What does it take to create climate-resilient water infrastructure? McKim & Creed offers suggestions–including assessing risk, reviewing solutions and exploring funding options–that can get you and your utility on the road to resiliency.
With a price tag upwards of $200 billion, the 2017 hurricane season was the most expensive in U.S. history. Seventeen named storms pummeled the country, particularly Texas, Florida and Puerto Rico.
And meteorologists don’t anticipate a reprieve anytime soon. “The brutal 2017 season was an awful reminder of the huge hurricane vulnerability problem we face, and how unprepared we are for a potential future where the strongest storms get stronger and push their storm surges inland on top of steadily rising sea level,” said Weather Underground Meteorologist Jeff Masters in National Geographic.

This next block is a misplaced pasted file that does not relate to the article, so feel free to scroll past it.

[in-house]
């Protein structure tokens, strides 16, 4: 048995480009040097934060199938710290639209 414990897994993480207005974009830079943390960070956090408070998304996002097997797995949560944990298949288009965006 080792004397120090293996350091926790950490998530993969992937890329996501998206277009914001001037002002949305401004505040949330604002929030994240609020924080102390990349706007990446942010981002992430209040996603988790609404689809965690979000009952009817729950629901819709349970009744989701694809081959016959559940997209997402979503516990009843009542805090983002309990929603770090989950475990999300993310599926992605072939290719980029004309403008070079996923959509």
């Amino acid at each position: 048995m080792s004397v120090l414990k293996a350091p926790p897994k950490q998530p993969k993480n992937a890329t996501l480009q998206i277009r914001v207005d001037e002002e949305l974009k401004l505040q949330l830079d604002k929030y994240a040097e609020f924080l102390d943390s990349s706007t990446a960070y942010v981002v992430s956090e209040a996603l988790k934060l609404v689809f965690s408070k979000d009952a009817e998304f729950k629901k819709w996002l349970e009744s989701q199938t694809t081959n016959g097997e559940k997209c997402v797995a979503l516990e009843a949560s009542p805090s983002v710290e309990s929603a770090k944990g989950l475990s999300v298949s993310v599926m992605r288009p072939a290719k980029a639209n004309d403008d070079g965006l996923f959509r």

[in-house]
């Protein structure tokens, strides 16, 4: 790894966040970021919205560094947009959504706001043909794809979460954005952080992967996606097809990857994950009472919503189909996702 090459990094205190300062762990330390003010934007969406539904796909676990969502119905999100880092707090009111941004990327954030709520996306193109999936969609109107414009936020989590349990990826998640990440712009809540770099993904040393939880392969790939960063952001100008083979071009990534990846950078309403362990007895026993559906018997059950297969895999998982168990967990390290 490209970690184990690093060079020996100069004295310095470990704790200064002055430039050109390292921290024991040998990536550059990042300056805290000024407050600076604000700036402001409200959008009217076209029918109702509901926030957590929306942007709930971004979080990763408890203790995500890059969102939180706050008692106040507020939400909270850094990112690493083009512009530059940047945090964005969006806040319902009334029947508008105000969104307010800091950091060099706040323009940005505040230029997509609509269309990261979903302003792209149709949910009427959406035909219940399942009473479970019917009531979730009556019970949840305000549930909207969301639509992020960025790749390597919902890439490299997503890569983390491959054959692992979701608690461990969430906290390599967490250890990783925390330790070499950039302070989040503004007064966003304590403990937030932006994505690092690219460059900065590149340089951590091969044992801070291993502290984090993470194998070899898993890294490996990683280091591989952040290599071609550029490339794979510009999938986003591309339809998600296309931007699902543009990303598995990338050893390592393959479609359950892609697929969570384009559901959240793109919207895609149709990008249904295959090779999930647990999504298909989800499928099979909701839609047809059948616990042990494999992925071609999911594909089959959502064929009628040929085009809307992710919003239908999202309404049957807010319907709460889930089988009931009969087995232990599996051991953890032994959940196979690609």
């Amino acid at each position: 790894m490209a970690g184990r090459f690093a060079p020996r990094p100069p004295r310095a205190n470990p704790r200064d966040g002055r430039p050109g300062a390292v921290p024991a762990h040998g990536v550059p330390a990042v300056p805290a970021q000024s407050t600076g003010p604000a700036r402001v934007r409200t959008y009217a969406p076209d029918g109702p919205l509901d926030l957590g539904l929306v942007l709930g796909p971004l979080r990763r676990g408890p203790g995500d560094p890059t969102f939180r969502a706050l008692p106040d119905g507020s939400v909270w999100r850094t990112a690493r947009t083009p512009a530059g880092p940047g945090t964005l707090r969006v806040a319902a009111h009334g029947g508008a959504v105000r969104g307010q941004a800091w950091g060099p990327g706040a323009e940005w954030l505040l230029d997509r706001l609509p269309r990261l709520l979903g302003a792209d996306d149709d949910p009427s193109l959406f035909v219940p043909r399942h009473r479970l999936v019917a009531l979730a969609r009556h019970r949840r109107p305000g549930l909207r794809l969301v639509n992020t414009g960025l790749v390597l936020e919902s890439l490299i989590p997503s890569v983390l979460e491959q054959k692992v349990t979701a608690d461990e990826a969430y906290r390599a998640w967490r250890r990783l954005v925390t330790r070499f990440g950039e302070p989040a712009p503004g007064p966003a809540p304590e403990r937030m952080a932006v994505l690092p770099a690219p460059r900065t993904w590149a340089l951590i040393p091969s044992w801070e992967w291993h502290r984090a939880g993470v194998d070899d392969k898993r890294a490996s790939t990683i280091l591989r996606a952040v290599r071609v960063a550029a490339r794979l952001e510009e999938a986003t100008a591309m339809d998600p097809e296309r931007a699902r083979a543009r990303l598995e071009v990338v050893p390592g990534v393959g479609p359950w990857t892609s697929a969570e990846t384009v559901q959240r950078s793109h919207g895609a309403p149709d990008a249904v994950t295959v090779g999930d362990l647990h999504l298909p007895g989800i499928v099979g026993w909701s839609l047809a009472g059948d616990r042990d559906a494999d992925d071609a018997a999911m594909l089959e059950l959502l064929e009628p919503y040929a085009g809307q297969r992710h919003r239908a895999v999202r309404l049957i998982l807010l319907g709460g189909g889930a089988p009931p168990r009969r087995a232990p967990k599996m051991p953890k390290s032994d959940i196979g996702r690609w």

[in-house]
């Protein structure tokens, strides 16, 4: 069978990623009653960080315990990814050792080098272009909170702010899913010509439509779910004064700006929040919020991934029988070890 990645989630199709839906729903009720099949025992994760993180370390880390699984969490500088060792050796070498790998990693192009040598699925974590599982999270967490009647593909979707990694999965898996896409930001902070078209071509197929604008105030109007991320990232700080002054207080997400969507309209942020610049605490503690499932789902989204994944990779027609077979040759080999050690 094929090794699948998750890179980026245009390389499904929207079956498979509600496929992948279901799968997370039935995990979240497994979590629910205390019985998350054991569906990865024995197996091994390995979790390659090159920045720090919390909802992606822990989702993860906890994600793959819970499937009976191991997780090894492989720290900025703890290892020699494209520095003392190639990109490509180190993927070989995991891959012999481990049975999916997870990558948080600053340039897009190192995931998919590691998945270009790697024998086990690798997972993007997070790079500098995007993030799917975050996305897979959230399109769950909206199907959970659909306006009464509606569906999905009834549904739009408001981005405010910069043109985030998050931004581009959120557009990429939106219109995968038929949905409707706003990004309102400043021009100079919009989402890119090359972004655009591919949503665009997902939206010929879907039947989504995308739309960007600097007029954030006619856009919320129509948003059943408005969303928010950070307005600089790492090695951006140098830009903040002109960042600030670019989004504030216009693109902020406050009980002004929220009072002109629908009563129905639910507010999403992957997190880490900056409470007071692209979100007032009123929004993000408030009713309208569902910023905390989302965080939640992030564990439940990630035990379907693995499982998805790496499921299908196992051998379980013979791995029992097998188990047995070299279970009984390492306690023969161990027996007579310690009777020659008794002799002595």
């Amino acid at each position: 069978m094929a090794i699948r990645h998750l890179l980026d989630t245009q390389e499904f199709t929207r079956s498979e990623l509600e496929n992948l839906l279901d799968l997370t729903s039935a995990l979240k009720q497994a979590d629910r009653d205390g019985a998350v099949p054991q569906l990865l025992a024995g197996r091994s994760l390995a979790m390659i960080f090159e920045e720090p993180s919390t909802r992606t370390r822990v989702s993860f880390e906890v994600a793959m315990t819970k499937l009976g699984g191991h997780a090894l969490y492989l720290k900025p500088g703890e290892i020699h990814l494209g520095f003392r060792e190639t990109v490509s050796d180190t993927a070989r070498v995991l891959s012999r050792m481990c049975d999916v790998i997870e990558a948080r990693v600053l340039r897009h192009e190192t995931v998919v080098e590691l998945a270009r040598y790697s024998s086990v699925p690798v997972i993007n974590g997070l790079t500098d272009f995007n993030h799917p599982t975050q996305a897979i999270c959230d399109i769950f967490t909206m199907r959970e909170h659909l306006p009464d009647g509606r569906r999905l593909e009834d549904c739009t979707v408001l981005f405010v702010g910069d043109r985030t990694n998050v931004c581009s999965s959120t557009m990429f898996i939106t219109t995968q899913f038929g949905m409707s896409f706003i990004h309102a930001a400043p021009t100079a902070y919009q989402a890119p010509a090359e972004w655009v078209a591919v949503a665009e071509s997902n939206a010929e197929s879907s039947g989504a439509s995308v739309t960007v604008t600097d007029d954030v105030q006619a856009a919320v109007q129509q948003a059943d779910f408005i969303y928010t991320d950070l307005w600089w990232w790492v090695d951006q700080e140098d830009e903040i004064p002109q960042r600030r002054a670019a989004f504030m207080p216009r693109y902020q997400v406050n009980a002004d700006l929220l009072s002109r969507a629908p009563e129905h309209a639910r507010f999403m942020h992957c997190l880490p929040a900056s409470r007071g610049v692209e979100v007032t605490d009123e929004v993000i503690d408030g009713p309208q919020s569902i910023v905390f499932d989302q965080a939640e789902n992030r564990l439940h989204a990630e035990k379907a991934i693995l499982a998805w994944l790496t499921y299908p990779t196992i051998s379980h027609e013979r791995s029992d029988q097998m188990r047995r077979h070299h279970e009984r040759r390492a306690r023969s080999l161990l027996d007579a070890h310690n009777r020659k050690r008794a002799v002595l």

Moreover, in his paper titled “Assessing the Present and Future Probability of Hurricane Harvey’s Rainfall,” Kerry Emanuel asserts that “anthropogenic climate change is expected to lead to a greater incidence of high-intensity hurricanes, which together with rising sea level, will produce increased risk of storm surge flooding, while hurricanes are projected to produce substantially more precipitation as the atmosphere and oceans warm.”
So with the frequency and intensity of storms increasing, how can communities prepare for damaging storms? How can they create climate-resilient water and wastewater infrastructure? And how do they pay for it?
Click on the image above to learn how to start down the road to resiliency with a proactive approach to climate-resilient water infrastructure.